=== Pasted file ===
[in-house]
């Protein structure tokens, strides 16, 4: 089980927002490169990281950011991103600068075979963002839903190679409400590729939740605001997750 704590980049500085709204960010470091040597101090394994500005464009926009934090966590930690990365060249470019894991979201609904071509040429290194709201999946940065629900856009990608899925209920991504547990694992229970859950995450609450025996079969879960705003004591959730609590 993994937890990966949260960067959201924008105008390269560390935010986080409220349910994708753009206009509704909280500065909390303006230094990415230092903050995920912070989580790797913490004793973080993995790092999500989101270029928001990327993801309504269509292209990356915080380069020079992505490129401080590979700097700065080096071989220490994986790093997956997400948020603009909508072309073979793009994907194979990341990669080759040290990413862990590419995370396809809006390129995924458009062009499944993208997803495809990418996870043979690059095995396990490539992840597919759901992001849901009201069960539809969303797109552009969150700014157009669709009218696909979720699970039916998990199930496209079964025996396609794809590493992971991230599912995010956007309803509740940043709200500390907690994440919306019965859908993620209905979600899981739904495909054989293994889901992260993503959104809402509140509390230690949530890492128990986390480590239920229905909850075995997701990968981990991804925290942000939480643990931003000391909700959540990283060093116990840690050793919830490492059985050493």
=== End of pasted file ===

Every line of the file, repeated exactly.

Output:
[in-house]
């Protein structure tokens, strides 16, 4: 089980927002490169990281950011991103600068075979963002839903190679409400590729939740605001997750 704590980049500085709204960010470091040597101090394994500005464009926009934090966590930690990365060249470019894991979201609904071509040429290194709201999946940065629900856009990608899925209920991504547990694992229970859950995450609450025996079969879960705003004591959730609590 993994937890990966949260960067959201924008105008390269560390935010986080409220349910994708753009206009509704909280500065909390303006230094990415230092903050995920912070989580790797913490004793973080993995790092999500989101270029928001990327993801309504269509292209990356915080380069020079992505490129401080590979700097700065080096071989220490994986790093997956997400948020603009909508072309073979793009994907194979990341990669080759040290990413862990590419995370396809809006390129995924458009062009499944993208997803495809990418996870043979690059095995396990490539992840597919759901992001849901009201069960539809969303797109552009969150700014157009669709009218696909979720699970039916998990199930496209079964025996396609794809590493992971991230599912995010956007309803509740940043709200500390907690994440919306019965859908993620209905979600899981739904495909054989293994889901992260993503959104809402509140509390230690949530890492128990986390480590239920229905909850075995997701990968981990991804925290942000939480643990931003000391909700959540990283060093116990840690050793919830490492059985050493």